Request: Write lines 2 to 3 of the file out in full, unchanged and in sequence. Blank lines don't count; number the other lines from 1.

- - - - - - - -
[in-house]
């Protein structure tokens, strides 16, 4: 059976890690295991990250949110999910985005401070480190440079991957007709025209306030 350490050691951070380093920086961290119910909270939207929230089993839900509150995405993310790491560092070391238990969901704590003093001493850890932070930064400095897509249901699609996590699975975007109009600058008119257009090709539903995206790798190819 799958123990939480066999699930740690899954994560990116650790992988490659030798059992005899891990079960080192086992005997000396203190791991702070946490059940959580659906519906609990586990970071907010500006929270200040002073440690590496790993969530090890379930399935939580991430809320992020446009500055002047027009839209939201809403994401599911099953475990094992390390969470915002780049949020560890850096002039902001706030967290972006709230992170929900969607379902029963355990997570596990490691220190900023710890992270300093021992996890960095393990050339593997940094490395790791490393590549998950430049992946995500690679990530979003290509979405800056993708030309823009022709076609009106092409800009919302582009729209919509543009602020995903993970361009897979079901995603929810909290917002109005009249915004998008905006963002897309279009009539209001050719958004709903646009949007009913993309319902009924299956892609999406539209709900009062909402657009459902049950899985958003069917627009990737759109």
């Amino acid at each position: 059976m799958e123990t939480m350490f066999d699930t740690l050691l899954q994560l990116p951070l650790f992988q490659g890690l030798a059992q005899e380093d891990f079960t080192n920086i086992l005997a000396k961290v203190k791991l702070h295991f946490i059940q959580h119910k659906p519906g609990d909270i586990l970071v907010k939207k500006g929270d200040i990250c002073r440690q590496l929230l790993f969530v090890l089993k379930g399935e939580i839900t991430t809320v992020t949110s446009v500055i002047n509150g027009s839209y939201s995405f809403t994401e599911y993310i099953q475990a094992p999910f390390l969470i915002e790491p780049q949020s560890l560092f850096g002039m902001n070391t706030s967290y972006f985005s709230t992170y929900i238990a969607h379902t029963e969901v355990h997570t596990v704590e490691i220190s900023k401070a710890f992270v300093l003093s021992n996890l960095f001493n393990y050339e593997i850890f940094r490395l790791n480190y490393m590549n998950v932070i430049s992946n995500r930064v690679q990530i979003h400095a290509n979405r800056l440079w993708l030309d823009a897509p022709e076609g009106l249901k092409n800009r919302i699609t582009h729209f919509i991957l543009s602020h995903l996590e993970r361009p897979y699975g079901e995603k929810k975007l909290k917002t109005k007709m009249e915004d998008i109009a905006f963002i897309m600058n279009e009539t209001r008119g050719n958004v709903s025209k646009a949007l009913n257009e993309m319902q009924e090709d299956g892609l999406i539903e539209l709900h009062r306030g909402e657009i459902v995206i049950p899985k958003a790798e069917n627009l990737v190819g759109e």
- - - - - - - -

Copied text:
């Protein structure tokens, strides 16, 4: 059976890690295991990250949110999910985005401070480190440079991957007709025209306030 350490050691951070380093920086961290119910909270939207929230089993839900509150995405993310790491560092070391238990969901704590003093001493850890932070930064400095897509249901699609996590699975975007109009600058008119257009090709539903995206790798190819 799958123990939480066999699930740690899954994560990116650790992988490659030798059992005899891990079960080192086992005997000396203190791991702070946490059940959580659906519906609990586990970071907010500006929270200040002073440690590496790993969530090890379930399935939580991430809320992020446009500055002047027009839209939201809403994401599911099953475990094992390390969470915002780049949020560890850096002039902001706030967290972006709230992170929900969607379902029963355990997570596990490691220190900023710890992270300093021992996890960095393990050339593997940094490395790791490393590549998950430049992946995500690679990530979003290509979405800056993708030309823009022709076609009106092409800009919302582009729209919509543009602020995903993970361009897979079901995603929810909290917002109005009249915004998008905006963002897309279009009539209001050719958004709903646009949007009913993309319902009924299956892609999406539209709900009062909402657009459902049950899985958003069917627009990737759109």
């Amino acid at each position: 059976m799958e123990t939480m350490f066999d699930t740690l050691l899954q994560l990116p951070l650790f992988q490659g890690l030798a059992q005899e380093d891990f079960t080192n920086i086992l005997a000396k961290v203190k791991l702070h295991f946490i059940q959580h119910k659906p519906g609990d909270i586990l970071v907010k939207k500006g929270d200040i990250c002073r440690q590496l929230l790993f969530v090890l089993k379930g399935e939580i839900t991430t809320v992020t949110s446009v500055i002047n509150g027009s839209y939201s995405f809403t994401e599911y993310i099953q475990a094992p999910f390390l969470i915002e790491p780049q949020s560890l560092f850096g002039m902001n070391t706030s967290y972006f985005s709230t992170y929900i238990a969607h379902t029963e969901v355990h997570t596990v704590e490691i220190s900023k401070a710890f992270v300093l003093s021992n996890l960095f001493n393990y050339e593997i850890f940094r490395l790791n480190y490393m590549n998950v932070i430049s992946n995500r930064v690679q990530i979003h400095a290509n979405r800056l440079w993708l030309d823009a897509p022709e076609g009106l249901k092409n800009r919302i699609t582009h729209f919509i991957l543009s602020h995903l996590e993970r361009p897979y699975g079901e995603k929810k975007l909290k917002t109005k007709m009249e915004d998008i109009a905006f963002i897309m600058n279009e009539t209001r008119g050719n958004v709903s025209k646009a949007l009913n257009e993309m319902q009924e090709d299956g892609l999406i539903e539209l709900h009062r306030g909402e657009i459902v995206i049950p899985k958003a790798e069917n627009l990737v190819g759109e």